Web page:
The results obtained from the orthoimages generated corroborate the interpretation of a more complex construction than that of a simple medieval tower. This tower has a trapezoidal construction (Fig. 10.a). Irregular sandstone masonry is used for its construction, with the smoothest of its faces showing on the outside, with lime and sand mortar and reinforced at the corners with sandstone rocks with a rope-and-pound mortar. On the other hand, it can be seen that the empty spaces between these masonry blocks are filled with rubble or small stones, thus ensuring that the horizontality of the courses is not considerably altered. This type of Castilian construction is characteristic and comparable to that of other castles and fortifications that share a similar chronology and even greater geographical proximity, as can be seen in [12]. The use of masonry in the construction is the most reasonable technique, since the fortification is located in a frontier area and it is necessary to be as efficient as possible in its construction. Therefore, it could be determined that the construction would have taken place between 1242 and 1251, a period in which there is written evidence of the construction of the Castillo del Berrueco by the Order of Calatrava, which owned this commandery and that of Torre Benzalá [[21].

The analysis of the resulting data shows a different hypothesis that contradicts the one put forward in her drawing by Ximena Jurado. According to the orthoimages, the tower was built in a solid form, lacking interior spaces or chambers where the saeteras drawn could be incorporated. However, we can confirm the hypothesis of the starting point of two walls from this tower that would defend the flanks in that part of the fortification, with parapets that would give access to the upper part of the tower. The dismantling and plundering carried out for the construction of nearby farmhouses at the end of the nineteenth century left their mark mainly on the north face of the tower itself, with a loss of material at its east end measuring 2.45 m high by 3.20 m wide and at its west end measuring 3.65 m high by 1.20 m wide (Fig. 11b). This difference in height and width indicates that the thicker east-facing section of the wall was the weakest defensive point. On the other hand, it would be defended by the flanking of the two towers (circular and square). The existence of different heights in the two walls that converge at this tower explains the difference in height between the wall facing north-east and the wall built facing north-west Figs. 12 and 13.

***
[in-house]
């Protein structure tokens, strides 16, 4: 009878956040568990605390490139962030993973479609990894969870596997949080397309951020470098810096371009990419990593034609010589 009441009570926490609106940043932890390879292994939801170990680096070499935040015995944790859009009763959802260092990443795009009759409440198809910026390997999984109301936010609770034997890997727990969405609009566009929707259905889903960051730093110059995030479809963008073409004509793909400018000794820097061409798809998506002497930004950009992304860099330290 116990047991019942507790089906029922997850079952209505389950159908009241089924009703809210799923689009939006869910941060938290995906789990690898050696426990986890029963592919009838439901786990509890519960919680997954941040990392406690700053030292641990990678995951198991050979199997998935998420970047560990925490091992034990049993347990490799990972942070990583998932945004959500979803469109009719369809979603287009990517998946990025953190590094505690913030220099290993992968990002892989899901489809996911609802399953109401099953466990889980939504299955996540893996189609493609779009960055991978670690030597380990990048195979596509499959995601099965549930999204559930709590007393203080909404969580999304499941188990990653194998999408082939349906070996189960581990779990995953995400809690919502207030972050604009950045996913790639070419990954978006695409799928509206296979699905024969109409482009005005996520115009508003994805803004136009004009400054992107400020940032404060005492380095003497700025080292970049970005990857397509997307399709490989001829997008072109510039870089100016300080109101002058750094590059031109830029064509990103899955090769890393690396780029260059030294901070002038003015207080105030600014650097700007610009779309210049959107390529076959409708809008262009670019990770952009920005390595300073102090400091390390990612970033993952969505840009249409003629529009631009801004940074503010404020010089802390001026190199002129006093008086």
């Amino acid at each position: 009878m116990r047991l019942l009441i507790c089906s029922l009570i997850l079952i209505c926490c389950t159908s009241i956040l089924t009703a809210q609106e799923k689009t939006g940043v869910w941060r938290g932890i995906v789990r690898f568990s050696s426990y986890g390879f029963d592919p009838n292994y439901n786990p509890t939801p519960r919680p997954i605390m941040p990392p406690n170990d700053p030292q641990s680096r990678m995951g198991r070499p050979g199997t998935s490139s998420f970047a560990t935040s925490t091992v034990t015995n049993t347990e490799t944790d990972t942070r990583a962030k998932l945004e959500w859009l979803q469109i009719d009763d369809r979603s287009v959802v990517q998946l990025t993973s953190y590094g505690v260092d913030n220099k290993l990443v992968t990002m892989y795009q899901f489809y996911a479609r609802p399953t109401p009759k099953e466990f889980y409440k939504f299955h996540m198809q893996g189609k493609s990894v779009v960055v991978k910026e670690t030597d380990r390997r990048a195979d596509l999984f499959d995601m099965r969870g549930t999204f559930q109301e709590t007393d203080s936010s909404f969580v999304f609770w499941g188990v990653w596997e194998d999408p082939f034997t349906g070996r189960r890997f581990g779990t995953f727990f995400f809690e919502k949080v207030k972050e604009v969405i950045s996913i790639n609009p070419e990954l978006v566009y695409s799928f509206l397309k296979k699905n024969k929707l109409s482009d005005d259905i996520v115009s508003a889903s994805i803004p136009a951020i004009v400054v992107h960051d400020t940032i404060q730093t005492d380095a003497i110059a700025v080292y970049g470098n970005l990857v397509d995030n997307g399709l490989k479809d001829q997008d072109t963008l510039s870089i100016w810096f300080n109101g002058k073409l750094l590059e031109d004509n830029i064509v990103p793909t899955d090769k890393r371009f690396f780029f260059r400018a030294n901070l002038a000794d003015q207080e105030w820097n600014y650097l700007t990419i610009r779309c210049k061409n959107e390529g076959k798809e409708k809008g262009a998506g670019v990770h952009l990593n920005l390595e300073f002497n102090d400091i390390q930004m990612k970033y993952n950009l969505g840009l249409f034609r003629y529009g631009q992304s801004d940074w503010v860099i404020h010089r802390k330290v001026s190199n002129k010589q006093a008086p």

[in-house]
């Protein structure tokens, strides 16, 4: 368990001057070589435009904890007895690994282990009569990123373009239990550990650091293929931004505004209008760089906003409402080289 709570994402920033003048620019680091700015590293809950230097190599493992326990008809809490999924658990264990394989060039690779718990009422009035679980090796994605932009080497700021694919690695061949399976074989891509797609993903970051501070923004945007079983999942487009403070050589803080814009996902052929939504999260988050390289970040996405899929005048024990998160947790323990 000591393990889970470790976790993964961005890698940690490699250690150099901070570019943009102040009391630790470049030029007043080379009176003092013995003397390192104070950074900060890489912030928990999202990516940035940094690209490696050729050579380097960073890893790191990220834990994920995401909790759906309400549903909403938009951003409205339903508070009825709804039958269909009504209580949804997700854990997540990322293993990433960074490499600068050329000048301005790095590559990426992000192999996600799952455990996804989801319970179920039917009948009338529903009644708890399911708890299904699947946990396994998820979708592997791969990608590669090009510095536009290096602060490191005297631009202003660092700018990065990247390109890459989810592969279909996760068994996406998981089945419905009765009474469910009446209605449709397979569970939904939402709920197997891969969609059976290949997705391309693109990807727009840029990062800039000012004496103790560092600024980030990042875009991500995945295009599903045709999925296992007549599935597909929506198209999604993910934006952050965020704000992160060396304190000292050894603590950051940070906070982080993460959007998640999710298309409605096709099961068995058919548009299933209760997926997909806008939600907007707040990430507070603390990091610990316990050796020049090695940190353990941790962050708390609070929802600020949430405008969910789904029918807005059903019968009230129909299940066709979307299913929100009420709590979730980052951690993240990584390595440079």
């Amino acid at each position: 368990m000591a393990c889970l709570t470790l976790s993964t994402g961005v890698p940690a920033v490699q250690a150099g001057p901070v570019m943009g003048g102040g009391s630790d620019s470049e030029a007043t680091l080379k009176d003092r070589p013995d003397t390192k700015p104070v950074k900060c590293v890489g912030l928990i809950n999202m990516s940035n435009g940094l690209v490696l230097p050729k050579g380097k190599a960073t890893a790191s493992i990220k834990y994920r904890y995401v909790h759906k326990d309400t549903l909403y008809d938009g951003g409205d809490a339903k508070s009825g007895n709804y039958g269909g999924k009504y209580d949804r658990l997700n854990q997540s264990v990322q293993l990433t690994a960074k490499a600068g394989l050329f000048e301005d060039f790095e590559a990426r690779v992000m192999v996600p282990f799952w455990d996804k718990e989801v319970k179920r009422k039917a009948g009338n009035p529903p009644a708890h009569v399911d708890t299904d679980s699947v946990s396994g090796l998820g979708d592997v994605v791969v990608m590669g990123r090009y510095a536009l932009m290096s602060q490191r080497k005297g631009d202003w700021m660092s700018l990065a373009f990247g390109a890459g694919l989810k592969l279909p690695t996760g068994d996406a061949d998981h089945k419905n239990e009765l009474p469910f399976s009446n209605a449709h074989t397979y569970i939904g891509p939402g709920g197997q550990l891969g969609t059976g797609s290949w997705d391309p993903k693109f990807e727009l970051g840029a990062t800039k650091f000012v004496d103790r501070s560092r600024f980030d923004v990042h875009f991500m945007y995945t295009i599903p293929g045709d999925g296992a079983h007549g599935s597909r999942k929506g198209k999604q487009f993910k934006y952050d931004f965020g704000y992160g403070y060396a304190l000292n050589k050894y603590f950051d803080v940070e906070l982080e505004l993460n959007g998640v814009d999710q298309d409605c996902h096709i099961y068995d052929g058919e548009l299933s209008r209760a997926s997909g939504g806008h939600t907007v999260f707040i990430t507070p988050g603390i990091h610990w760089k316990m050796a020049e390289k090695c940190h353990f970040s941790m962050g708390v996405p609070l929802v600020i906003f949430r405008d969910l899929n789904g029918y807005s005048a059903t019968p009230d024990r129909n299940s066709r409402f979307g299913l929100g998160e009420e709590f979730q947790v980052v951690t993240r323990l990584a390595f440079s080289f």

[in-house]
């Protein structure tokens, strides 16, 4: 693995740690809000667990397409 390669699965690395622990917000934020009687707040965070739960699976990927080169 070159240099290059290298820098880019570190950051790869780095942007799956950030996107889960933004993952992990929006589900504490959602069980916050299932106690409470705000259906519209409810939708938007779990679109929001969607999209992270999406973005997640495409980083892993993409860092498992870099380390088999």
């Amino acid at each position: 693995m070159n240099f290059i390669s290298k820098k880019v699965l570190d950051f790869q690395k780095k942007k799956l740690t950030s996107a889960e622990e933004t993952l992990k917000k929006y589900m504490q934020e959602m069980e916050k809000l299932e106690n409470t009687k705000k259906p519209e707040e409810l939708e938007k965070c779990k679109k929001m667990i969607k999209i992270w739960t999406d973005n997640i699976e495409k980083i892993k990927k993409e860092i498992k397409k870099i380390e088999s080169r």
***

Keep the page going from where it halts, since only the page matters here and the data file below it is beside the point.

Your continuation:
Fig. 12
figure 12

Orthophotographs of the four faces of the tower (1 mm/pixel). The eroded area is in white

Fig. 13
figure 13

Photogrammetric survey a East face and b South face of Torre Benzalá (orthophotos and outlines of the preserved elements)

The removal of material from the tower part reveals the interior appearance of the tower, which tells us about the construction process used in the tower. Firstly, the four sides of the wall were built with masonry, leaving the interior empty up to a certain height. Secondly, this core was filled with a mixture of mortar and masonry that was more irregular and smaller than that used on the outside. We cannot categorically dissociate Christian construction from possible Muslim construction in terms of materials and building techniques because they often influence each other. It is possible that the Christians occasionally employed Muslim builders and equipment and vice versa, in fact the completion of the merlons with pyramidal termination is more typical in the Mozarabic period, although it would continue to be used in later Castilian castles as can be seen in the castle of El Berrueco, of the same chronology and geographical proximity.